Opinion | Democrats try to end gerrymandering and save democracy from Republicans – The Washington Post
Sen. Amy Klobuchar (D-Minn.) has been working hard to end the scourge of partisan gerrymandering, and on Thursday, Senate Majority Leader Chuck Schumer (D-N.Y.) announced that he will begin the process to move toward a vote on Klobuchar’s bill, the Freedom to Vote Act.
You can think of this step as a vote on whether to take a vote on whether to put out the fires that arsonists are setting around the country.
In a letter to his colleagues, Schumer extolled Sen. Joe Manchin III (D-W.Va.) for laboring tirelessly to win over Republicans to this cause:
I can hear Senate Minority Leader Mitch McConnell (R-Ky.) cackling from here.
All the hosannas to Manchin are painfully ironic, because he (along with Sen. Kyrsten Sinema of Arizona) is the reason this bill won’t become law, and the Republican gerrymandering efforts going on right now will be so successful.
That’s despite the fact that he supports the bill. To continue our metaphor, Manchin’s position is that he sincerely wants to put out all those fires, but only if the arsonists agree to do so. If he and Sinema would consent to reform the filibuster and allow the majority to prevail on the bill they support — even if it was just a carve-out for electoral reform — this bill could pass within days. But they won’t.
Are you disgusted? You ought to be.
The gerrymandering provisions in this bill are a revised version of what Democrats have suggested before. Rather than requiring states to use nonpartisan commissions to draw congressional district lines, it allows states to set up their own such systems. But the bill establishes a standard that disallows partisan gerrymanders that deliberately give one party disproportionate power, then creates a legal procedure to challenge and overturn them.
As we speak, Republicans around the country are amply demonstrating why it’s so important that partisan gerrymanders finally come to an end.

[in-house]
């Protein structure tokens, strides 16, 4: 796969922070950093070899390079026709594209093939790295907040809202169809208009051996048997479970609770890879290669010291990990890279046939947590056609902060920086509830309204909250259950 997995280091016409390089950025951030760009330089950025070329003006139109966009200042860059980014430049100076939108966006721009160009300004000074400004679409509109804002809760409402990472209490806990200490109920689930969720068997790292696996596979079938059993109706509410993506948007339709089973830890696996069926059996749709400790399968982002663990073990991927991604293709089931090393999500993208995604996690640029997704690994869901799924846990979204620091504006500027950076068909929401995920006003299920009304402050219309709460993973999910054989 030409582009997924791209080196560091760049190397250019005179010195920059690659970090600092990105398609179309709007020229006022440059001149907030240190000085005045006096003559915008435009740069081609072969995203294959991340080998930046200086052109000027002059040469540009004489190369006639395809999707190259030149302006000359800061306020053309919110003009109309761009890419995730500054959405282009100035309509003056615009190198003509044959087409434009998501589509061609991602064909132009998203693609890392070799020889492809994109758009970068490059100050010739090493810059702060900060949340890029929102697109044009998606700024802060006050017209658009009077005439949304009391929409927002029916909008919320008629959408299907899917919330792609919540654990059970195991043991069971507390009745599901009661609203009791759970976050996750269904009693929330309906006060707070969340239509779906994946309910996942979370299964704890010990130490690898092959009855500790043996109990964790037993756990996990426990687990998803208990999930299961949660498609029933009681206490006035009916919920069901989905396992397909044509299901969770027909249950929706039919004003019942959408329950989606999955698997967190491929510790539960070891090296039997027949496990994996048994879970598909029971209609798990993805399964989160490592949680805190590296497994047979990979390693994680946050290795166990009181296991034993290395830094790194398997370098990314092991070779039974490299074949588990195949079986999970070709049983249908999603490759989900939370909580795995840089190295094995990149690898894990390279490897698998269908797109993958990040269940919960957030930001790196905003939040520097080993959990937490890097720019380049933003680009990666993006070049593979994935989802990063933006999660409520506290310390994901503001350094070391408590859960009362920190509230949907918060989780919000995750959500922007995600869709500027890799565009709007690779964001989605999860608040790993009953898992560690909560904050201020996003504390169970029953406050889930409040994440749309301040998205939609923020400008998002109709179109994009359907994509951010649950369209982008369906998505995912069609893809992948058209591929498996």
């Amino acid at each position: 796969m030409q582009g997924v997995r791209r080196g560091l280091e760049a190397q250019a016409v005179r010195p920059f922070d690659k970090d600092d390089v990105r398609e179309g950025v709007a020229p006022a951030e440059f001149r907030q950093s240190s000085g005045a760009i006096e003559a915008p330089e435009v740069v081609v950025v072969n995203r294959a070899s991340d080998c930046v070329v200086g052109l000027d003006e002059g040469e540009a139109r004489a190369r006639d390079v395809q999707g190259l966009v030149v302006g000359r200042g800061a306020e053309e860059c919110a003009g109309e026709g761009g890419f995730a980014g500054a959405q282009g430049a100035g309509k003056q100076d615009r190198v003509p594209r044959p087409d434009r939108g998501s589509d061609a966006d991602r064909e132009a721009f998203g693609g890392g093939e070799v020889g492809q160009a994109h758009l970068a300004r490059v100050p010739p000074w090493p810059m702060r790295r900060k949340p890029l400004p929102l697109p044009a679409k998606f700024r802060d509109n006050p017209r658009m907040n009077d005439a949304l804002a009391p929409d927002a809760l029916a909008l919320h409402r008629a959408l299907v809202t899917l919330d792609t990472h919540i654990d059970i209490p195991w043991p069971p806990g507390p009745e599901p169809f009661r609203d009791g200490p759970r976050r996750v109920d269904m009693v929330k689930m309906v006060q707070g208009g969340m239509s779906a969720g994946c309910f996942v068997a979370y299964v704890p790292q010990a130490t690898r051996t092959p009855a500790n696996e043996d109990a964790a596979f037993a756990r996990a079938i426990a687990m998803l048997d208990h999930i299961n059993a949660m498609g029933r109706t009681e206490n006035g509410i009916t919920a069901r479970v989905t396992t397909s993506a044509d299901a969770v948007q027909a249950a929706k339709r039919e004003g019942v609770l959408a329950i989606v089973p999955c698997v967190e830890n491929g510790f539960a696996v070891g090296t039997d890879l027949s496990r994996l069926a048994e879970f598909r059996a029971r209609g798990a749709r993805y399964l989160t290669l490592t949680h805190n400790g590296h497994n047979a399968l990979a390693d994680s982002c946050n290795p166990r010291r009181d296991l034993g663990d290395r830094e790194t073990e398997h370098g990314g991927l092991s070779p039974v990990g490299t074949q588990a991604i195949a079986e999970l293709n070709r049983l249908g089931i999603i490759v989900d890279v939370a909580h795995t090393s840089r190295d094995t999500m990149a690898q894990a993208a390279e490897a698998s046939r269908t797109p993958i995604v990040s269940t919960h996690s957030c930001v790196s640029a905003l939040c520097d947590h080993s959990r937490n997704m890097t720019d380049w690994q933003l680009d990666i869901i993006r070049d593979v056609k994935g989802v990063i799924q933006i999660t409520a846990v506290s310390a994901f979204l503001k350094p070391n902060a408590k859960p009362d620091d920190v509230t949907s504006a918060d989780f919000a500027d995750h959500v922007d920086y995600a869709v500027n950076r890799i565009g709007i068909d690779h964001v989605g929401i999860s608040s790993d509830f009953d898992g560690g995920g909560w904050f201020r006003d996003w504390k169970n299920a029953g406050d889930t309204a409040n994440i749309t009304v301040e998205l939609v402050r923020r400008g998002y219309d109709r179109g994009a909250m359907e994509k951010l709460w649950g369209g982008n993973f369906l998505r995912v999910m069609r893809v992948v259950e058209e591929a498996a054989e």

In recent years, the poster child for the pathology of gerrymandering has been the Wisconsin legislature, which Republicans gerrymandered so effectively that in 2018 they won only 46 percent of the votes for the state assembly but held 64 percent of the seats. But now Texas is ground zero for the attack on democracy.
In a state that is rapidly changing, becoming less white and more liberal, Republicans are using their control of the government to lock in their current majorities. The goal is to make their power permanent, so that no matter how much the state changes and how unpopular their party becomes, it will be all but impossible for them to lose control.
In their proposed congressional map, they would eliminate almost all electoral competition in the state; only one true toss-up district out of 38 will remain, and Republicans will likely control 24 seats. Within a few years Texas will probably be equally divided between Republicans and Democrats, yet Republicans will hold two-thirds of the House seats.
In their redistricting for the state legislature (which the federal government has no say in), it could be even worse. Election reporter Ari Berman noted the racial makeup of the new Texas maps:
Gerrymandering is an old practice, but that doesn’t make it any less repugnant, if you have even the barest commitment to the principle that the people should elect their leaders. And with the comprehensive voter data and sophisticated software available today, those with limitless contempt for majority rule can create almost any electoral outcome they like.
I have searched in vain for a genuine defense of partisan gerrymandering. People might argue that some solution to it is itself problematic, but no Republican will say gerrymandering is a good thing. They can’t come up with a disingenuous argument to defend it, let alone an honest one.
Yet we know without doubt the fate of the Freedom to Vote Act. The cloture vote will fail; though perhaps one or two Republicans will vote to begin debate on the bill, there will be nothing approaching the 10 Republican votes necessary to overcome their party’s own filibuster.
Manchin’s “conversations” will drag on for a while, until the Republicans inevitably refuse to go along with anything that would increase electoral competition. After all, if they didn’t insulate themselves from the will of the people, where would they be?
Some of those allegedly moderate Republicans will justify opposition to eliminating gerrymandering with snide GOP talking points about a “Democrat power grab,” surprising those naive enough to think they were ever negotiating in good faith. Then Manchin will insist for the umpteenth time that the filibuster is the guarantor of the Senate’s noblest traditions of bipartisan problem-solving.
This is where you’re probably saying “So what are we supposed to do?” The only answer is to elect a few more Democrats to the Senate so the filibuster can be reformed and legislation like the Freedom to Vote Act can actually pass — while they hold the House, of course. Which is exactly what Republicans hope to make impossible, no matter what the voting public wants.
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